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Was quasimodo real?

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Wiki User
2010-08-29 13:31:30

The character of Quasimodo is indeed based on a real person; a

hunchback who lived in Paris in the 1820's and was seen working in

the cathedral.

The discovery of the real Quasimodo, or, more likely, just

Victor Hugo's inspiration for the character, was made by the

British archivist Adrian Glew.

Glew was studying the sculptor Henry Sibson's autobiography and

suddenly came across a description of a hunchbacked man working in

the cathedral, chopping stone.

This hunchback can very well have been Victor Hugo's (the author

of the novel "The Hunchback of Notre Dame", in French "Notre Dame

de Paris") inspiration for the hunchbacked main character

Quasimodo. It is commonly known that Hugo very often came to the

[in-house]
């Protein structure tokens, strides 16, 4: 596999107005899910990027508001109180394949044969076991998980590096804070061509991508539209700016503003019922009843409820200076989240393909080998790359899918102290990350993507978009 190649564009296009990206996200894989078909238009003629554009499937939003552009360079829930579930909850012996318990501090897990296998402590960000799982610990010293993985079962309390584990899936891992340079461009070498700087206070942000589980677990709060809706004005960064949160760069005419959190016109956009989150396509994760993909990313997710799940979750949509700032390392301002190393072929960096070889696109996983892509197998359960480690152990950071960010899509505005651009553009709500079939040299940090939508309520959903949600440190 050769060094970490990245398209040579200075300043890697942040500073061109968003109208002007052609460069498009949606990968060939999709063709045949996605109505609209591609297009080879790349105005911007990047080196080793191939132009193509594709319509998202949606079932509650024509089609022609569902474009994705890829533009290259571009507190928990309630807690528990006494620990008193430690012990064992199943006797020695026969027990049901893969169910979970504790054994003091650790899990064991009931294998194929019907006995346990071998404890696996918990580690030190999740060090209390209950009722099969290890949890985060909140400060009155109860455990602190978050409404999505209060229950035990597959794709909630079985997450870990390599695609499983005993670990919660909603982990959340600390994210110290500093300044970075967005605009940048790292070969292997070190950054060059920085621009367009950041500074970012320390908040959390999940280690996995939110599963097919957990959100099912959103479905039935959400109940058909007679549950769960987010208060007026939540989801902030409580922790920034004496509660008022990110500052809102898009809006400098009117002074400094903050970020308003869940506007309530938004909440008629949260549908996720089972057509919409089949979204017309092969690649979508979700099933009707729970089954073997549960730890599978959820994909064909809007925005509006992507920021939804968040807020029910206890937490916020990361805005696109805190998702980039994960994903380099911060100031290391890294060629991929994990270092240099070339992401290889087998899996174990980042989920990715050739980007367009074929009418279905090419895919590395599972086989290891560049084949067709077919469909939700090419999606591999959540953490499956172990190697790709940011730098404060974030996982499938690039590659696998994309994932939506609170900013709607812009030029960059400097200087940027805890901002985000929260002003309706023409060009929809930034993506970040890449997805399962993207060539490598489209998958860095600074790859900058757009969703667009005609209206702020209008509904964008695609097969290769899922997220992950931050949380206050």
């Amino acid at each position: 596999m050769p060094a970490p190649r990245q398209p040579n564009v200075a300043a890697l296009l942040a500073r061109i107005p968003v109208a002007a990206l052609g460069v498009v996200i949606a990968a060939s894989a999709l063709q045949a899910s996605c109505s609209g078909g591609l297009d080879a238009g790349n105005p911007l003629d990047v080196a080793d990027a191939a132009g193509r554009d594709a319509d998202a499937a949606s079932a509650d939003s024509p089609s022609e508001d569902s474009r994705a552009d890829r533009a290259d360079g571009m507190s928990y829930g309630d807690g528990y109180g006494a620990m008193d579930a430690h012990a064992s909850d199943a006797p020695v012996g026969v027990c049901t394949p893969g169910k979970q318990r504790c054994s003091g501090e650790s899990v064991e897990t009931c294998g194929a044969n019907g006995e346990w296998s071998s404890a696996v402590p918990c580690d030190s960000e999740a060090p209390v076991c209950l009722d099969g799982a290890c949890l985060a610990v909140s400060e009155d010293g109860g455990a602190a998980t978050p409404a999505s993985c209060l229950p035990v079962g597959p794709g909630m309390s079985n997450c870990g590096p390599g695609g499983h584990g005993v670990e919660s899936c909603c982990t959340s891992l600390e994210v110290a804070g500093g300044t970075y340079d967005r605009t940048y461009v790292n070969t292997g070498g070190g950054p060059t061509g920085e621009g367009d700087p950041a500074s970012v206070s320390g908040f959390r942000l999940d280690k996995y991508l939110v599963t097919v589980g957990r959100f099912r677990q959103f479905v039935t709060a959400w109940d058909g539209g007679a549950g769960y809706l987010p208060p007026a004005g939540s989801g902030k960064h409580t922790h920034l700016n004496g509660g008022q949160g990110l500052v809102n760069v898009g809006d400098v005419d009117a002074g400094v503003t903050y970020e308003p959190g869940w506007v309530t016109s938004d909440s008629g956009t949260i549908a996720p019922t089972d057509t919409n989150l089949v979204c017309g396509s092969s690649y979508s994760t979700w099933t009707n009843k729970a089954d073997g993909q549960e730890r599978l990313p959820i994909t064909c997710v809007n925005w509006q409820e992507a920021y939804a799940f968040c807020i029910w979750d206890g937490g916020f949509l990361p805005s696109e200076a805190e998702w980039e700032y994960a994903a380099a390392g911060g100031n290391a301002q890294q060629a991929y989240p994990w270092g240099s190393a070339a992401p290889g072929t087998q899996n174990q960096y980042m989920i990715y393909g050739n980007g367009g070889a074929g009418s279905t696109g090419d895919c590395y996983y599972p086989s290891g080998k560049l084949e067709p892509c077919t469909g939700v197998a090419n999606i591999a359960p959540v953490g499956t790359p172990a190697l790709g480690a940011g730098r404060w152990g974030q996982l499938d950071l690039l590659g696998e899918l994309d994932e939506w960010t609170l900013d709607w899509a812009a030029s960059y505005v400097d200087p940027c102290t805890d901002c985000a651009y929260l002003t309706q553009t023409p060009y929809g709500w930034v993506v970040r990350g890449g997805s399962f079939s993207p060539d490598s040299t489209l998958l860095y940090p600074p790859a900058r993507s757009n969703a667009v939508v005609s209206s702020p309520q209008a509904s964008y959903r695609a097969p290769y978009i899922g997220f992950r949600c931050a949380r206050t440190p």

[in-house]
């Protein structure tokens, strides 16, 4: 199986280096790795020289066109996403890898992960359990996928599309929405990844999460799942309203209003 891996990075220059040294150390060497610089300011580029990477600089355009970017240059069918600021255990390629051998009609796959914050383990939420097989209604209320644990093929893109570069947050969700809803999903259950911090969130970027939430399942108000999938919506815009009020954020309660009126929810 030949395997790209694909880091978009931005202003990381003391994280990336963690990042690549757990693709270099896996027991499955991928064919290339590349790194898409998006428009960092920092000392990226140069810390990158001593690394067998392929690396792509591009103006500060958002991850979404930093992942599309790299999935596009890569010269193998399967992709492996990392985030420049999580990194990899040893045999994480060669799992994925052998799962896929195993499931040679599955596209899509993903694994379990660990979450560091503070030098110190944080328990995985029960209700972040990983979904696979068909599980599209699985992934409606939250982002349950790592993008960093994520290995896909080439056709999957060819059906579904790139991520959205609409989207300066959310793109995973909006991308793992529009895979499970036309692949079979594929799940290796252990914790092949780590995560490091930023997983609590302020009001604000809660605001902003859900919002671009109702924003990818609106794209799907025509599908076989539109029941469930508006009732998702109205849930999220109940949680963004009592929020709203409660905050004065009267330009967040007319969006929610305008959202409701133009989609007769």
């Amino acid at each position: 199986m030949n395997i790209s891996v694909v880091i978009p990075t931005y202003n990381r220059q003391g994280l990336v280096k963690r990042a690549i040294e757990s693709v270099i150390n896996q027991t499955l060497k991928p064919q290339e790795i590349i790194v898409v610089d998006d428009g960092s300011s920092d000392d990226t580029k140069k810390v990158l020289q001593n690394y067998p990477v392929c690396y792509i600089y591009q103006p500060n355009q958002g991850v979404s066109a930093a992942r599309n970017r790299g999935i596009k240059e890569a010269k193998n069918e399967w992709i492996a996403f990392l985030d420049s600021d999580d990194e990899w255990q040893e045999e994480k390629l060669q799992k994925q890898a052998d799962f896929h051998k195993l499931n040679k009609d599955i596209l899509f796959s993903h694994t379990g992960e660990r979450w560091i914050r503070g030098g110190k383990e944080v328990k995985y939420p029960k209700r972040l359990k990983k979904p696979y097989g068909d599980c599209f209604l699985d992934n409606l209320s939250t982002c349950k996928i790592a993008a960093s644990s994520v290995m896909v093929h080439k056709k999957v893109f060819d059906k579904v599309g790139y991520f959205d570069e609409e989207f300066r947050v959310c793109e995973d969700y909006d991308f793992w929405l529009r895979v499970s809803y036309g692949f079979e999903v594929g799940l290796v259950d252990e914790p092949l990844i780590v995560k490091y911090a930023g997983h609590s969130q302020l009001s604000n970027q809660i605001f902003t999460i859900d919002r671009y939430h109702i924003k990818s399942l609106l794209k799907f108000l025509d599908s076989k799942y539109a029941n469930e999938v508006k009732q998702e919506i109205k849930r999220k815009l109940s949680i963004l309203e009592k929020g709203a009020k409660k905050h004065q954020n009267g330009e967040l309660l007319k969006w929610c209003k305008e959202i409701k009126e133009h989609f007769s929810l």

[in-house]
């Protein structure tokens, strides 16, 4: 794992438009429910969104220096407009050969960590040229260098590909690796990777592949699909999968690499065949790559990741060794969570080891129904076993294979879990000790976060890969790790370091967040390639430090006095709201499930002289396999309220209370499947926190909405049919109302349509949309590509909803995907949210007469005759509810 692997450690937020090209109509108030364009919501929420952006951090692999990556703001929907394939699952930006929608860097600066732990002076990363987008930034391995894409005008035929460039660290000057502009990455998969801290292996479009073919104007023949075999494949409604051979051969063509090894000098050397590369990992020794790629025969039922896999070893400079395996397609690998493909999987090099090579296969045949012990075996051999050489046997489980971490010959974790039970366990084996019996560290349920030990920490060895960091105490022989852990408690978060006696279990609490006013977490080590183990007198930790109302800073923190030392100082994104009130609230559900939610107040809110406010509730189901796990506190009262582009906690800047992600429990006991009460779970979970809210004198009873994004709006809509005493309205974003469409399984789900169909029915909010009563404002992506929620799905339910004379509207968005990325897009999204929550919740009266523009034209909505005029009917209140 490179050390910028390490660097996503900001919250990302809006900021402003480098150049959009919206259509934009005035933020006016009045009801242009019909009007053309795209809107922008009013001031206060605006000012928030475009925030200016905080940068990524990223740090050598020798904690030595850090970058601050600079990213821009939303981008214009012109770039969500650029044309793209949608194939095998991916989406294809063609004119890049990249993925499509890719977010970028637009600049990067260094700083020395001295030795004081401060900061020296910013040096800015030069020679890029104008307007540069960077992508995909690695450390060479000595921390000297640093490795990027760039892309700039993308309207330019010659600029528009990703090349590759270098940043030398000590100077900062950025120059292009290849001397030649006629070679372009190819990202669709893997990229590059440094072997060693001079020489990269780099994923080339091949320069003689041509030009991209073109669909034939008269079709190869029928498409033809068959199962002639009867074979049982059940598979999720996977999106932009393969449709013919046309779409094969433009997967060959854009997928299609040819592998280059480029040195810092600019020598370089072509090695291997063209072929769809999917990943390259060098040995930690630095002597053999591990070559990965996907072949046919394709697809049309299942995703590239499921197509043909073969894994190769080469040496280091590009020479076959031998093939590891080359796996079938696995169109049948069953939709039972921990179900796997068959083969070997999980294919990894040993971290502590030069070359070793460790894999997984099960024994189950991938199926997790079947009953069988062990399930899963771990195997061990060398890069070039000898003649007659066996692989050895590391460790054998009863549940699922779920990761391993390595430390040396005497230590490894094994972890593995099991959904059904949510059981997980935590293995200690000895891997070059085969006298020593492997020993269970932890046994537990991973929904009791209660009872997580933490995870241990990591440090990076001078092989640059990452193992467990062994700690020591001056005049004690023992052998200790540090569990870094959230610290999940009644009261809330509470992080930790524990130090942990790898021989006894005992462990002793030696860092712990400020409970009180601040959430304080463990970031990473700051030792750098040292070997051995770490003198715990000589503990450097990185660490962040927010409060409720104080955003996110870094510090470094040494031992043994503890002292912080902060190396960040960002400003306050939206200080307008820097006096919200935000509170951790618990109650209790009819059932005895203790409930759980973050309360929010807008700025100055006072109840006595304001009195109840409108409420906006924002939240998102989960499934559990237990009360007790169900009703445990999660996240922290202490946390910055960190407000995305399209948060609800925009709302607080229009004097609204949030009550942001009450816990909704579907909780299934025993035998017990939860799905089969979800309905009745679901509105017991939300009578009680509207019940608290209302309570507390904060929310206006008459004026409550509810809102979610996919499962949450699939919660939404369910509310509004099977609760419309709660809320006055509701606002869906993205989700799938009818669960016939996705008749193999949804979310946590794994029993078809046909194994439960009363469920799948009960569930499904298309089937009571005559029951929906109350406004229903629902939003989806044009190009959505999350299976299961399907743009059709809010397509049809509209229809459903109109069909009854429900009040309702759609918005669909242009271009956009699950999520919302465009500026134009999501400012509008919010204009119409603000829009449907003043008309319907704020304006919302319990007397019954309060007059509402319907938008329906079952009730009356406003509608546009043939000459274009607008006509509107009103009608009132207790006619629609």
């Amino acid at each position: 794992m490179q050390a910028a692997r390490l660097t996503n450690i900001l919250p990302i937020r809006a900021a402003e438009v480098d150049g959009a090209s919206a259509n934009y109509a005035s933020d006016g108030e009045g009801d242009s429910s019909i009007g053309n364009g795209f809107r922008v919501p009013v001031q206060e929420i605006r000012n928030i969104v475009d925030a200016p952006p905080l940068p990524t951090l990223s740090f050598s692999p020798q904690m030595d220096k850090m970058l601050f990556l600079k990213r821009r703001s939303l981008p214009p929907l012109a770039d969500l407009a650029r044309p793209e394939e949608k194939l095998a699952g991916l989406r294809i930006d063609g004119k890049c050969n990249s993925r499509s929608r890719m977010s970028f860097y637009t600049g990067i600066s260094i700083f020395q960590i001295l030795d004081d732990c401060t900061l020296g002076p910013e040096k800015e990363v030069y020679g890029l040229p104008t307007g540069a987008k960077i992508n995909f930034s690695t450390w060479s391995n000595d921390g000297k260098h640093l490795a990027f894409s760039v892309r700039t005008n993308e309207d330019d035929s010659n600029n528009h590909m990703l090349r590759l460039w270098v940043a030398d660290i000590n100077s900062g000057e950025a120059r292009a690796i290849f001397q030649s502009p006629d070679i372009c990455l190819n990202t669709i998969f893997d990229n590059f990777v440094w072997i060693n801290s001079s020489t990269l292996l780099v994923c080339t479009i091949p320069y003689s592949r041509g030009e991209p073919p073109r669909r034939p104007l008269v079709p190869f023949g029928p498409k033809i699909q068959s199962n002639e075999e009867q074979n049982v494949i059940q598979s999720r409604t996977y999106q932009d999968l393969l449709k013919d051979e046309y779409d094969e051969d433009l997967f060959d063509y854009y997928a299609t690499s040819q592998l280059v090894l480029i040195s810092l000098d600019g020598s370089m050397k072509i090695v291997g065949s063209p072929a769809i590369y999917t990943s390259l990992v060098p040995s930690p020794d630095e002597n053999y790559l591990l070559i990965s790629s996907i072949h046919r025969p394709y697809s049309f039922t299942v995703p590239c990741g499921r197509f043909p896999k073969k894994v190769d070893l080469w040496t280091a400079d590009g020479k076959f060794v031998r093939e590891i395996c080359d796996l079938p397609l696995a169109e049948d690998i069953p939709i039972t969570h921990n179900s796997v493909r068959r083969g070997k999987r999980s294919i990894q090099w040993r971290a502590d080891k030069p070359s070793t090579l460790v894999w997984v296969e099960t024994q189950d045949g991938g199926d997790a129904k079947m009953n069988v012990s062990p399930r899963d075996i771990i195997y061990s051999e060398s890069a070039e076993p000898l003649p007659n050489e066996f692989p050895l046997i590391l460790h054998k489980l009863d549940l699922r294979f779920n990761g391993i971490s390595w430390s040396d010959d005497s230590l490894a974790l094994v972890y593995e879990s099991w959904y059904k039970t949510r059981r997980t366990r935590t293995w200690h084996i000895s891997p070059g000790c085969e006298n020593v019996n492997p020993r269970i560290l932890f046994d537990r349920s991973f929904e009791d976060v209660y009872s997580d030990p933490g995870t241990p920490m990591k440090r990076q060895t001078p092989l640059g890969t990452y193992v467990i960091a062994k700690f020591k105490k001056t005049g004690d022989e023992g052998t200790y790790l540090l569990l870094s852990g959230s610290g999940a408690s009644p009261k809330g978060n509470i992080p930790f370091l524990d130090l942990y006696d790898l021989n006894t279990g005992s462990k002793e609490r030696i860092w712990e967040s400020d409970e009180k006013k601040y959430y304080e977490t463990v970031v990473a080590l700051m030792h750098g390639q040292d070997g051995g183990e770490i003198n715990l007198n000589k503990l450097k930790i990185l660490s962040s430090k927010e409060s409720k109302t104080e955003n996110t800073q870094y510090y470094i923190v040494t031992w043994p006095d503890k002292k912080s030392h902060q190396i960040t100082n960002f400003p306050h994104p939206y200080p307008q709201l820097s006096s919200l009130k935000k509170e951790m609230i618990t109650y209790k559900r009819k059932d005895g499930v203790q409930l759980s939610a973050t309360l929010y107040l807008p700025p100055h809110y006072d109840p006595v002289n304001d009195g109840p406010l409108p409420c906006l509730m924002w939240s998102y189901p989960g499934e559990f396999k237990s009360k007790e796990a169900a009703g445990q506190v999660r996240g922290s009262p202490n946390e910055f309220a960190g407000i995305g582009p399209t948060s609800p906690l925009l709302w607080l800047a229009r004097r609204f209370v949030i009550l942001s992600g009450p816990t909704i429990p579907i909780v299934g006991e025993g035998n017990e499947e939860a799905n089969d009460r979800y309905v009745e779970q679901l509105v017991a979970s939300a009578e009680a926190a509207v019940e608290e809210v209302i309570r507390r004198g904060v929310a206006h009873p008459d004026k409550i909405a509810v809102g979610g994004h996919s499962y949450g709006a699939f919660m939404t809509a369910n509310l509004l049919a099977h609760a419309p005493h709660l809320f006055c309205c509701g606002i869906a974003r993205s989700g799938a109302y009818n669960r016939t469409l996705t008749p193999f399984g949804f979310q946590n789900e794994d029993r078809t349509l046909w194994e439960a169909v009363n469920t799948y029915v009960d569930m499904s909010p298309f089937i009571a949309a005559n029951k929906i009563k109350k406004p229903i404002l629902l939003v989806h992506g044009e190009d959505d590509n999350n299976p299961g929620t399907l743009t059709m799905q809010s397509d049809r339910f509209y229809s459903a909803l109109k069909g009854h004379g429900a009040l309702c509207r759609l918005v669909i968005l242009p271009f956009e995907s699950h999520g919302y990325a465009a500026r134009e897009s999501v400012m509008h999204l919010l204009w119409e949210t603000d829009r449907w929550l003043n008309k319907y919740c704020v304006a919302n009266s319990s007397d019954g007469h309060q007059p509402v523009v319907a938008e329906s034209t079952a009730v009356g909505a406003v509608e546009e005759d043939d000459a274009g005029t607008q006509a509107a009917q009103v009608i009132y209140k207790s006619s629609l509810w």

cathedral to seek inspiration for his novel, which he started

writing in 1829.

Henry Sibson never spoke to the hunchback, and the real

Quasimodo's name remains unknown. It is also yet to be discovered

whether the hunchback also worked as a bell ringer, or if he was

just hired to help with the renovation.

Bonus info: Henry Sibson's autobiography mentions the name of

another sculptor, Trajan. The Parisian archives confirms Trajan as

a sculptor in the 1820's, which strengthens the reliability of

Sibson's autobiography.

Furthermore, Trajan might have been another one of Hugo's

inspirations: In an early version of Hugo's "Les Miserables", the

main character Jean Valjean is called Jean Trajean, maybe inspired

by this other sculptor from Sibson's autobiography.

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